Sensors Save you as Autonomous Cars Confused by Decals and Fake Signs

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autonomous cars confused
Tatiana Chekryzhova | Shutterstock.com

It’s time to talk about the lesser-known savior of the autonomous car: the sensor suite. Read on to find out more about just how many eyes are included with a driving AI.

We’re so close to having self-driving cars on the market. Of course, the closer we get to a robot-designated driver, the more flaws we find in that approach.

Don’t get me wrong–everything has flaws, and we’re bound to see them in any fancy, world-changing tech. It’s just that the flaws around the idea of putting an AI in the driver’s seat are, well, pretty darn interesting.

Autonomous cars confused by edge cases--who creates them?Click To Tweet

Have you ever caught yourself thinking about what hackers will do to self-driving cars? Beyond the AI simply failing to avoid an accident, hacking seems like the biggest danger. Yet, how would it happen?

As it turns out, there are a few ways.

For starters, don’t get too worried. The complexity of these self-driving systems is immense, and developers have all kinds of tools to keep the AI from getting fooled. Mostly this comes in the form of sensors. Many, many glorious sensors.

So if someone wants to hack MY self-driving car, they’ll have to take into account a bunch of moving parts. After all, many parts comprise its computer vision abilities. It’s unlikely, but that being said, it’s still possible, and fooling the sensors is probably the best vector for attack.

But let’s not get ahead of ourselves. First, we need to talk about the sensors themselves.

Autonomous Cars Confused

MIT Technology Review

Self-driving cars have more sensors than you might think. Actually, it’s easier to say that whatever sensors you can think of are probably integrated into a self-driving car.

The reasons are many, but one good one has to do with the above image. What you’re seeing is a decal applied to the back of a vehicle. To the eye of a driving AI, however, it looks just like three bikers.

It’s called an “edge case”, which is a fancy way of saying “unforseen problem”. This particular “edge case” was caught by researchers at a company named Cognata.

To combat problems like this one, autonomous cars have every kind of sensor you can think of. That’s everything from radar, to lidar, up to an including the camera that everyone thinks of as the AI’s “eye.

To put this into perspective, Tesla Motors got some criticism with its early test vehicles. Those vehicles only used radar, camera, and ultrasound sensors. One day, one of them couldn’t tell the difference between a truck trailer and a bright blue sky, leading to the death of a driver.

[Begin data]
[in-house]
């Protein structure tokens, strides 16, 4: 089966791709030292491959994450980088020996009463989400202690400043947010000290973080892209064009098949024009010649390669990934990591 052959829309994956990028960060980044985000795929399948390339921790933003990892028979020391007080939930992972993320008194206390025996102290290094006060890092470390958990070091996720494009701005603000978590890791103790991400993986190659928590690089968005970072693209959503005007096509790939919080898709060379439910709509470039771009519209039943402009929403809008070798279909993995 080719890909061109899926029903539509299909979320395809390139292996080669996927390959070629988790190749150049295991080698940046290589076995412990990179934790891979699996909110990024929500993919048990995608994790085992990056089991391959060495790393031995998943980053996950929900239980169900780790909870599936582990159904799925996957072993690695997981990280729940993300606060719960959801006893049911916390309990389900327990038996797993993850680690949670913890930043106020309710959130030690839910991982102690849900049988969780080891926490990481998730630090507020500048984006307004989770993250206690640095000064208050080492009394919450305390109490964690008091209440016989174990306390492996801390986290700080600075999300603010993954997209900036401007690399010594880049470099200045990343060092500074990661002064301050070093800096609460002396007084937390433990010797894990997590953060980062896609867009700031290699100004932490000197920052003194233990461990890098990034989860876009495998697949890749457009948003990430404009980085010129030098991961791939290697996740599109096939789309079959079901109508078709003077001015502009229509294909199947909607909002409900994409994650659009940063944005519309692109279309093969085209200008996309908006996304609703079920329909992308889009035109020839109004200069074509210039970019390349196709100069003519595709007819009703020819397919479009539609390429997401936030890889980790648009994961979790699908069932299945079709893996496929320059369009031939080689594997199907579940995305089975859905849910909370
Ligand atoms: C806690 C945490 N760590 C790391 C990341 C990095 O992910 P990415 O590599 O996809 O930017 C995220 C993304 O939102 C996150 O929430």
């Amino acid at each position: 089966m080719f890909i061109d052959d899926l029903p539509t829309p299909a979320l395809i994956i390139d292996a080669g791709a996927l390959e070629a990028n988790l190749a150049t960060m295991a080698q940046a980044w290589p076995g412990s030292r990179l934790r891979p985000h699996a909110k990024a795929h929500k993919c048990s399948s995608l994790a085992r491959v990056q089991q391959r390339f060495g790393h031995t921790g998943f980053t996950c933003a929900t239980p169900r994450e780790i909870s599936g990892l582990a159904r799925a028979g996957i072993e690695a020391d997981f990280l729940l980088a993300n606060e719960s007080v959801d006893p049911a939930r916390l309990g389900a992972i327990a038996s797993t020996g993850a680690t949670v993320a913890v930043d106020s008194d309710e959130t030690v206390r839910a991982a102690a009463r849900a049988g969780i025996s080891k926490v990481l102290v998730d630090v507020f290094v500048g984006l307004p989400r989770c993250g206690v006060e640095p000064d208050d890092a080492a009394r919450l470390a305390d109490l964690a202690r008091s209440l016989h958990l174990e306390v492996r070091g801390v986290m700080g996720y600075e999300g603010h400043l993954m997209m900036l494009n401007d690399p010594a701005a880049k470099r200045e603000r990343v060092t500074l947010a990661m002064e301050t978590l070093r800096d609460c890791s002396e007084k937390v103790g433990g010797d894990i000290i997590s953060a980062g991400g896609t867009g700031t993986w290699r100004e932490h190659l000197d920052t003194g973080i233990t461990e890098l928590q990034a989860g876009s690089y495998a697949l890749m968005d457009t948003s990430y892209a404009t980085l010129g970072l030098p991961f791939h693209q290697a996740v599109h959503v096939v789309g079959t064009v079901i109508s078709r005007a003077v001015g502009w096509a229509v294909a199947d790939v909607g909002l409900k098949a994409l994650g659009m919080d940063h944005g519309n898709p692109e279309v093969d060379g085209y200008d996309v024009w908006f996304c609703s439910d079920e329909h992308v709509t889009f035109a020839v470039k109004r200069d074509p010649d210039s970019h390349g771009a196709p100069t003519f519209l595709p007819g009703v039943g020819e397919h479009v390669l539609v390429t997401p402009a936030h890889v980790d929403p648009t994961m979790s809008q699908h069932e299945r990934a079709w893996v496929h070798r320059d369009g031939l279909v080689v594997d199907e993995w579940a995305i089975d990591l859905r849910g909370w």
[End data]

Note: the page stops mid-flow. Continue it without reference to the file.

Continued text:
So, by cross-referencing every sensor we can stuff into an autonomous car, we’ll have a much better chance for safety.

Which is great, sure, but this leads us to another problem. Given the right input, you can hack a self-driving car.

Hacking the Sensors of Self-Driving car

University of Washington

Self-driving car hacks are a nightmare for a budding industry. Before they are even out on the road, people are figuring out how to confuse and exploit them.

Take the above photo, for instance. Let’s face it, street signs get defaced.

Sometimes it’s funny, sometimes it’s crude, but it can happen just about anywhere. By adding “love/hate” to that stop sign, a driving AI might be confused into recognizing it as something else. And that’s terribly unsafe, for obvious reasons.

By adding “love/hate” to that stop sign, one driving AI confused it as a speed limit notice.

We can see the potential problems with this, but there isn’t a definitive answer to solve them quite yet. It may come down to how sign defacement is enforced, or how street signs are made. More likely, however, it will probably get solved by an intrepid team of researchers who can program an AI with enough contextual verification to not get fooled.

I’m hoping for the latter, as the greatest trend in AI is teaching them how to make judgment calls. If they get better at making judgment calls (as they currently are, every day), we won’t have to change our infrastructure to accommodate them.

We want to know what you think. How could hacking be a detriment to the development of truly autonomous cars?

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